A new NYU report shows that the Trump administration’s continued violation of scientific standards has brought federal science to a crisis point. Violations cited in the report include the administration disbanding independent scientific review boards, changing scientific reports, and relocating researchers whose findings don’t align with its views. The Trump administration  recently removed a key exemption solar developers were counting on to deal with the administration’s new tariffs on solar panels that may result in delays or cancellations of large solar projects. The loophole previously exempted bifacial solar panels (solar panels that generate electricity on both sides). Lastly the administration recently ended a five-year moratorium on oil and gas drilling in California, opening up 725,000 acres of land in California’s central coast to oil and gas lease sales. Click here to keep tabs on all environmental regulations that have been rolled back by the administration thus far.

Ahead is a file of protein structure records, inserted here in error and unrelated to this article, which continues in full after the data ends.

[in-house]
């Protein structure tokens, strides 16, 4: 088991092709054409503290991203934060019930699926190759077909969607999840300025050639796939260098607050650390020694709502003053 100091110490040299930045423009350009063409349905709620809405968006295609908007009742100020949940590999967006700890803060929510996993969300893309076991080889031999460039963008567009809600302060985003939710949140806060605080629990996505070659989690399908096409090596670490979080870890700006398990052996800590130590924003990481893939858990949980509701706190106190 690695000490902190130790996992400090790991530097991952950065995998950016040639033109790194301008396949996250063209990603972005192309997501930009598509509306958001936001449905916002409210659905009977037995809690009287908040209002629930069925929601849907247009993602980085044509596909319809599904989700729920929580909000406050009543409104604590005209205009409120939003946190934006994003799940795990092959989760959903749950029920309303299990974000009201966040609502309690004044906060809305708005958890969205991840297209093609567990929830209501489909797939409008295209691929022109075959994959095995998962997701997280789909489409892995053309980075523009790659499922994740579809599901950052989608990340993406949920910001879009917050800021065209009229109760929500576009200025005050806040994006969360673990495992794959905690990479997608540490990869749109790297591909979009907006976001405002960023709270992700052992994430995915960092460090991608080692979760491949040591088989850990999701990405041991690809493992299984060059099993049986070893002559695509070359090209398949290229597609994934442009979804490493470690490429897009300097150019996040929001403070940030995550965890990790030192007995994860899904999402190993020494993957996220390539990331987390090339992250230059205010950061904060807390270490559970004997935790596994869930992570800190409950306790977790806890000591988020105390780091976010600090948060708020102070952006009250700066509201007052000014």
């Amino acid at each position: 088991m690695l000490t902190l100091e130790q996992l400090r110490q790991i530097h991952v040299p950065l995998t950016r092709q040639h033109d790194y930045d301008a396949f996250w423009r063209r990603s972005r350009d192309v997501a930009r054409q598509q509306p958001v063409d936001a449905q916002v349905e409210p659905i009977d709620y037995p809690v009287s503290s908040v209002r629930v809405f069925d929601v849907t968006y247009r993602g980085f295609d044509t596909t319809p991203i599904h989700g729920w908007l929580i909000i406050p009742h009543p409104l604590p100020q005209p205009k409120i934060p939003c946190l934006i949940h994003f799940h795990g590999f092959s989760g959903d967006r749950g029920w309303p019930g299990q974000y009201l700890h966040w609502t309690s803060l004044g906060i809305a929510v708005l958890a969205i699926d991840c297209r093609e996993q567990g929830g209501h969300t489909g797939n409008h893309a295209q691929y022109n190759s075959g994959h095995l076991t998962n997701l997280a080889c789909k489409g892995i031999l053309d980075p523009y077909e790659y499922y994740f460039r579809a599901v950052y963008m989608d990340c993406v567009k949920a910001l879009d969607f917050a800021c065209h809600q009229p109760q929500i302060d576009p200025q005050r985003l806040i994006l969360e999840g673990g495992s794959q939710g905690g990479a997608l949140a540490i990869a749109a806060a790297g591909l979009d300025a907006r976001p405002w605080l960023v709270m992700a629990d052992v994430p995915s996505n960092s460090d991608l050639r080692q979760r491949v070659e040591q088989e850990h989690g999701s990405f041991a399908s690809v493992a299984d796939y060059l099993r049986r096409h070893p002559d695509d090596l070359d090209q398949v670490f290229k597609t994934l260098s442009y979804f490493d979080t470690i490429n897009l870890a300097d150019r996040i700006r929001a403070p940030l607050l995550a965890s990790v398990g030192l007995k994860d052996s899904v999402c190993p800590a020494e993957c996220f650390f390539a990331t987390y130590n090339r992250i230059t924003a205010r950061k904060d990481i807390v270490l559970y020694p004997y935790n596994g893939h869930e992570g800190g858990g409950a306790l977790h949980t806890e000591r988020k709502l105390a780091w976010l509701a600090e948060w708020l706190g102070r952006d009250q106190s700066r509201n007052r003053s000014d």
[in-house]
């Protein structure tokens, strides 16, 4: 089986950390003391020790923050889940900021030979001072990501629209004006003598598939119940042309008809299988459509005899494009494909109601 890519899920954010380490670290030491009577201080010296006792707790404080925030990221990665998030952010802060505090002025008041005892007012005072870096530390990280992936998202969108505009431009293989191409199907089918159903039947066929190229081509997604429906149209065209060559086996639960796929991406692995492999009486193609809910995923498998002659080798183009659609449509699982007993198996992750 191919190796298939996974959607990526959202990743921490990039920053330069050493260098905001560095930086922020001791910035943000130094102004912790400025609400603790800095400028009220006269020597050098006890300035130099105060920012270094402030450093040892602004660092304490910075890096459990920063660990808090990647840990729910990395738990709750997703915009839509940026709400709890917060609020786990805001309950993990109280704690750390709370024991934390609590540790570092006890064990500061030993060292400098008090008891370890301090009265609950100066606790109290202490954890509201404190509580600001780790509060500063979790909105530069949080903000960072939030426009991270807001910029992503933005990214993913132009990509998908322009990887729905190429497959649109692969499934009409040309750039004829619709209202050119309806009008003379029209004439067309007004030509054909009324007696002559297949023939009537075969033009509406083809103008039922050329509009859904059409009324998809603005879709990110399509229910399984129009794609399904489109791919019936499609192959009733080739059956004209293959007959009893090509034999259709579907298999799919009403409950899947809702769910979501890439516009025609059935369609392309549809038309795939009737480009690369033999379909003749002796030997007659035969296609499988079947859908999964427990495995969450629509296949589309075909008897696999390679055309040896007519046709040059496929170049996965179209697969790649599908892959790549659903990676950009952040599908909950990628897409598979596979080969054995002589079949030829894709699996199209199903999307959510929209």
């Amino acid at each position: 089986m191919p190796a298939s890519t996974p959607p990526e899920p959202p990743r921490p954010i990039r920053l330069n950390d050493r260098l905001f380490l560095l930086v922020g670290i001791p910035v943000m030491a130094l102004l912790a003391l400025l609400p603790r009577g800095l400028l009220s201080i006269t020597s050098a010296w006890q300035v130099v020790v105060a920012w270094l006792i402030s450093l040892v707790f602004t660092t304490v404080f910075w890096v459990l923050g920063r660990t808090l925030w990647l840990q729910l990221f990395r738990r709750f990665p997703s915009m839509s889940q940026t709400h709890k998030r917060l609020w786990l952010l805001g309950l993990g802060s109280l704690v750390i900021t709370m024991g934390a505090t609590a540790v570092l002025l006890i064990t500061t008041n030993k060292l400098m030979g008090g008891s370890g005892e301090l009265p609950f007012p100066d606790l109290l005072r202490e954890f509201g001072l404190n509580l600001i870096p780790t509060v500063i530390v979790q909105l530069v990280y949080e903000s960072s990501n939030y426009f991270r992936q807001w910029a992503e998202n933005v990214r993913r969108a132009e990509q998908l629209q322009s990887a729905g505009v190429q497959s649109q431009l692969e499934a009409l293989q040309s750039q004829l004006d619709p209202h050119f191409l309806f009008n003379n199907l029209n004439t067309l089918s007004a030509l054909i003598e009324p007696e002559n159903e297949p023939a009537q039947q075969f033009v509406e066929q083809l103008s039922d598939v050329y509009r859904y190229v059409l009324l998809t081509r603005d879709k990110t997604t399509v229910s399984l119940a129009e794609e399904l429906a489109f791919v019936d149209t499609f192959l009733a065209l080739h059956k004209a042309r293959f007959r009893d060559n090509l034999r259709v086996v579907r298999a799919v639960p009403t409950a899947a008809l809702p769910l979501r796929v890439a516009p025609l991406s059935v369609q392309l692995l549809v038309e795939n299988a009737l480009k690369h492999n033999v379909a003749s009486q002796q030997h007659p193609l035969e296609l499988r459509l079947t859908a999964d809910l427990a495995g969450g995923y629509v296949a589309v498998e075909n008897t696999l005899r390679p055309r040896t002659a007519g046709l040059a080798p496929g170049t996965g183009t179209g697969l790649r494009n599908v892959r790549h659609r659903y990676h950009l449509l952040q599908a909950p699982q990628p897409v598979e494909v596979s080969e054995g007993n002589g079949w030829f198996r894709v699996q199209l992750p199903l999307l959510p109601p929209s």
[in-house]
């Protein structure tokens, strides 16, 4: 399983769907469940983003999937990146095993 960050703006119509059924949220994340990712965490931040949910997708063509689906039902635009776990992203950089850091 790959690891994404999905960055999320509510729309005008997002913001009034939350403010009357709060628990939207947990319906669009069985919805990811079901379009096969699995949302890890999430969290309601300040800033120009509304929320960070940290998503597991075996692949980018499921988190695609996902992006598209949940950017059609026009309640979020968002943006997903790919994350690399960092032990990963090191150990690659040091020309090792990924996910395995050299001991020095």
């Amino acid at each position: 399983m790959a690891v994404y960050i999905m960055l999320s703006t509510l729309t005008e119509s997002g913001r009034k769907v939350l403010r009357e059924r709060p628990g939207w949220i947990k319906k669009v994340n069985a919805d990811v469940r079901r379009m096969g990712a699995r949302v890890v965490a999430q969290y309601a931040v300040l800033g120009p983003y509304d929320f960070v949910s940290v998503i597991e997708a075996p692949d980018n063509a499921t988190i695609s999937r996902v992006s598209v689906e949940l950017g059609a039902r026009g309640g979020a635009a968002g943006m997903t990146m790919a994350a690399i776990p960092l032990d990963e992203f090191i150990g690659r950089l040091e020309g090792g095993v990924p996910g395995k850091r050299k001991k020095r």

U.S. demand for coal just dropped to an all-time low
New government forecasts show that U.S. power plants are expected to consume less coal in 2020 than at any point since President Carter was in office -- bringing U.S. coal demand to a 42 year low. While yet another major coal company makes headlines for failing to make payments to its lenders, the federal government reports it received no bids on an open lease sale for coal located underneath several hundred acres of Ohio’s Wayne National Forest. In this waning demand for coal, it may be helpful to look to Britain for insights on the end of its coal consumption. While coal is at an all-time low, clean energy jobs continue to grow. Red Rock Biofuels plant, currently under construction in the former timber town of Lakeview, Oregon, has filled nearly 100 jobs needed for facility operations, transportation, and materials collection. And a new report finds that the clean energy sector in Canada is projected to create jobs at 4x the rate of the rest of the economy.

Climate impacts and adaptations